Burnout is very hard to come back from. Mental and physical health can be seriously adversely effected when the body is burnt out, but even if it doesn’t get to that, that’s no way to live and work. So what you can do to find time for some personal strategies and habits to protect you from burnout and to have a more fulfilling engaged life with a decent work life balance?

Rather than dumping all the good habits to keep you healthy and well, find time every day for things which will help you to look after your health - physical and mental.

Breath work

My good friends at Nave Yoga often practice two-minute breath work. Perhaps you could take some classes to learn how to connect with your breath?


Take 10 minutes outdoors, away from the desk, this will help to rejuvenate the mind. Preferably longer but sometimes the deadlines are looming. We are blessed here in Killarney with trails to walk, use them!


Reclaim lunch and have a screen free eating break

Constantly working through lunch is a recipe for lacklustre job performance, low energy for life and work, plus is pretty damn depressing. Many of us eat in front of our computers during lunch. This keeps cortisol pushed up and will exacerbate feelings of stress. Take even 15 minutes to eat without keeping your screen open and you will help reduce stress in the body.


Daily exercise is essential for our overall health and well-being. When it’s mad at work, try not to dump the exercise, perhaps get up 15 minutes earlier and do a short workout at home. Can you get out to exercise a few evenings a week?

Good sleep habits

Close your devices an hour before sleep and set them aside.

These are just short term strategies – in the end you need to have proper rest and down time, there is just no other way to be happy and healthy and ensure you can buffer the effects of stress in the body.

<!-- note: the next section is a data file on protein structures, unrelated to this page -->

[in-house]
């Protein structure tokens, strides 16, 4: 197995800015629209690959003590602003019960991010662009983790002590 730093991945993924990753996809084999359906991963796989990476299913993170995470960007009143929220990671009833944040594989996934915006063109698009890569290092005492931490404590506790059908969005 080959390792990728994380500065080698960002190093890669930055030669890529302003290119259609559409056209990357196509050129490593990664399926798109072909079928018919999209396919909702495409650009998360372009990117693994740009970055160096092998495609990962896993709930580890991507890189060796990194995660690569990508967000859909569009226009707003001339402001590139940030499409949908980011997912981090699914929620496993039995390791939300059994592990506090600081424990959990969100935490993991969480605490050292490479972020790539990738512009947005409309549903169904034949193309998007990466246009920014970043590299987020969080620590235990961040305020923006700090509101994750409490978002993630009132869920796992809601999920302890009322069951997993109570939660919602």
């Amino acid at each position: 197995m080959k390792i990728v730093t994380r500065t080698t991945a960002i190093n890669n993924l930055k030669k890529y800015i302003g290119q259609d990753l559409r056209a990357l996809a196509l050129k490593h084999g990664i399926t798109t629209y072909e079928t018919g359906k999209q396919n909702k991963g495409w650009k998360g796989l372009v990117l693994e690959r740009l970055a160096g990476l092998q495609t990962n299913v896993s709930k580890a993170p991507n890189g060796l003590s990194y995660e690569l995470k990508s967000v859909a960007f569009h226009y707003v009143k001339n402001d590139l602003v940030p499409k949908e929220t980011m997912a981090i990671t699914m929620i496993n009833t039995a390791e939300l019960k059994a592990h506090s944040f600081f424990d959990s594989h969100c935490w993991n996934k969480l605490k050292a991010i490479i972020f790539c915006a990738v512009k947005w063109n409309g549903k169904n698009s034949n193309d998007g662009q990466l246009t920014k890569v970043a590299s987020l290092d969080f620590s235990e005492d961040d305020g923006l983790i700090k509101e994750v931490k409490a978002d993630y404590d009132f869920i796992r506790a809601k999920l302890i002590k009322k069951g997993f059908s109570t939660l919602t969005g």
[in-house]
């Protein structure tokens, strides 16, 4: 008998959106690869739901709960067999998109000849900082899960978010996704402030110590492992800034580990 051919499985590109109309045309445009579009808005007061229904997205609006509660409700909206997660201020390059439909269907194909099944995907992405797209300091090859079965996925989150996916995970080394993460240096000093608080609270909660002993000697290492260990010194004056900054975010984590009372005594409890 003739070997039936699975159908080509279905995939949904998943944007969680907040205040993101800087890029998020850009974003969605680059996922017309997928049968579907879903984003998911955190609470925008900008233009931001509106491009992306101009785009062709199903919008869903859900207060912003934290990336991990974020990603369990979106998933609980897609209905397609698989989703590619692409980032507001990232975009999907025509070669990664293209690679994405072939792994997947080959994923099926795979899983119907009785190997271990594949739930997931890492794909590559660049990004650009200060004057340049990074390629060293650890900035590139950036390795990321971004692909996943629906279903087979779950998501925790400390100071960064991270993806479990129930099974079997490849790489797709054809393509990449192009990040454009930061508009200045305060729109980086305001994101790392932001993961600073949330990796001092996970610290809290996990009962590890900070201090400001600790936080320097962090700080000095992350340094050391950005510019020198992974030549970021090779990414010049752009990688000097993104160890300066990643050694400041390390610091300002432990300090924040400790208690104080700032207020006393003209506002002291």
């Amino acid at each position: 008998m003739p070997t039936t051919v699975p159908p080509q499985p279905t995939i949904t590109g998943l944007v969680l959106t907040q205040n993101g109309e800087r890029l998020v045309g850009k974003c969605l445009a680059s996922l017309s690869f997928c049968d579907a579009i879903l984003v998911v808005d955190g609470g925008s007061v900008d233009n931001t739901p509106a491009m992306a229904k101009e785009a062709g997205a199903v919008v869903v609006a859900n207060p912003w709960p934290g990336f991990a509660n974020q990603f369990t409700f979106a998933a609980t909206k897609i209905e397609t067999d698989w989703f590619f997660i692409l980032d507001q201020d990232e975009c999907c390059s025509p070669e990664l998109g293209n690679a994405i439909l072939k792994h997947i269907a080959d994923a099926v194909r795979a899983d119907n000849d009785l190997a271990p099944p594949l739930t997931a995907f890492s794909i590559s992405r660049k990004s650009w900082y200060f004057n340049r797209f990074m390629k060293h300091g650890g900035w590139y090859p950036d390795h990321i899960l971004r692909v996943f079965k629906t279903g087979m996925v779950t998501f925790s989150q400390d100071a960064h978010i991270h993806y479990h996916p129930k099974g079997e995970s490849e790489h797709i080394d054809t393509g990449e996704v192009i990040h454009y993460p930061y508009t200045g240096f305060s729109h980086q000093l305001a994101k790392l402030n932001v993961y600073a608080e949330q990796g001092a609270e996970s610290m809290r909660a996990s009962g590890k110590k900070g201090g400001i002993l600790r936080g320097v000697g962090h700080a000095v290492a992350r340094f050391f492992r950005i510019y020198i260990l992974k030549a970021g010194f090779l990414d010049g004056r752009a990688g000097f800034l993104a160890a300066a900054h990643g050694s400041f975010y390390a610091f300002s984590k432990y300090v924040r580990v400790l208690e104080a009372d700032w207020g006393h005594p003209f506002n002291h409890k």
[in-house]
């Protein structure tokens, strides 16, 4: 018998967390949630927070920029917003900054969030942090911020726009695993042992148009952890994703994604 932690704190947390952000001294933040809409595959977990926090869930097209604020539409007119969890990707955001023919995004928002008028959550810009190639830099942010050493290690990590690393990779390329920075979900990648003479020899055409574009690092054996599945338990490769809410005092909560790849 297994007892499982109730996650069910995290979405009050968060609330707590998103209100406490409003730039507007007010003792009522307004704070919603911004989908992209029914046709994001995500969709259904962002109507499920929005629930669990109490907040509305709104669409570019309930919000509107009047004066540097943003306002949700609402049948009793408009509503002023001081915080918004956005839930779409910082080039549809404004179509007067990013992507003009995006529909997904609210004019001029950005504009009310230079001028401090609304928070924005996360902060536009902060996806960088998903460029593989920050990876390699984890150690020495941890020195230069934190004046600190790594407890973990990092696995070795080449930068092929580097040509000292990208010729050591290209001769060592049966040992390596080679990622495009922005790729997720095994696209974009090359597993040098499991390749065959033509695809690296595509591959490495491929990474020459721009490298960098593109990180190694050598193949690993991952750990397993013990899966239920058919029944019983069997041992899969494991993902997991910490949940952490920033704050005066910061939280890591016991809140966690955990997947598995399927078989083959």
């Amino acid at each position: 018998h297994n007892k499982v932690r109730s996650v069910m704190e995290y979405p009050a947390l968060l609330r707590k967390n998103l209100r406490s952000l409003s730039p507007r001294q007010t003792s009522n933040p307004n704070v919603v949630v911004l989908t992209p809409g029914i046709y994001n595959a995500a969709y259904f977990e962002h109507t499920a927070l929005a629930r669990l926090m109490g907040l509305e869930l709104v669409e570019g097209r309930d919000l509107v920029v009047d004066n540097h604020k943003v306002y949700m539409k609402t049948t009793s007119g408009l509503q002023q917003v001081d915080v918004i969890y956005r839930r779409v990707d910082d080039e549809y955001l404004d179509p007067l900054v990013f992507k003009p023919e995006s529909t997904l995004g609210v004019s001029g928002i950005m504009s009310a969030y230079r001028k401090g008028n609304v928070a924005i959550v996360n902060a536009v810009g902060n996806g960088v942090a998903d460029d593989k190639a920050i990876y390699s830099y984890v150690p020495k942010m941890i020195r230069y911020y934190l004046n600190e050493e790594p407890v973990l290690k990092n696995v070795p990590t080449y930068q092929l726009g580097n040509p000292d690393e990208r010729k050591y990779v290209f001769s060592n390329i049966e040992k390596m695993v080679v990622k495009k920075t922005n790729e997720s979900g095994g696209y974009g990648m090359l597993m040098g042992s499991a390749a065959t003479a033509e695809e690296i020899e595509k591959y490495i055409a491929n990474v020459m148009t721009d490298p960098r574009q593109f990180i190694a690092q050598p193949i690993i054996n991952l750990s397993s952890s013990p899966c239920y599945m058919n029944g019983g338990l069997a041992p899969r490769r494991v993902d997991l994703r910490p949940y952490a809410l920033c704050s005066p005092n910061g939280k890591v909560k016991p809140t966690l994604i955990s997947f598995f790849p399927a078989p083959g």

Killarney and District Motor Club members honoured by Motorsport Ireland

By Cormac Casey Several members of Killarney and District Motor Club were honoured at the Motorsport Ireland awards lunch in Dublin on Wednesday. The highlight of the event is the […]




By Cormac Casey

Several members of Killarney and District Motor Club were honoured at the Motorsport Ireland awards lunch in Dublin on Wednesday.

The highlight of the event is the announcement of the sport’s top awards.

Kilkenny’s Jack Brennan (19) was named Young Rally Driver of the Year, while Wexford native Jack Byrne was named Young Racing Driver of the Year and the International Driver of the Year award went to recently crowned FIA Junior World Rally Champion, William Creighton.

Muckross-based co-driver Noel O’Sullivan was presented with his Irish Tarmac Rally Championship winning trophy.

This year saw the introduction of the Motorsport Ireland President’s Awards which celebrate the achievements of  clubs and organisations.

Killarney and District Motor Club won in the innovation category for their work with their KDMC 2 initiative thanks to the efforts of the club’s vice chairman Mike O’Shea.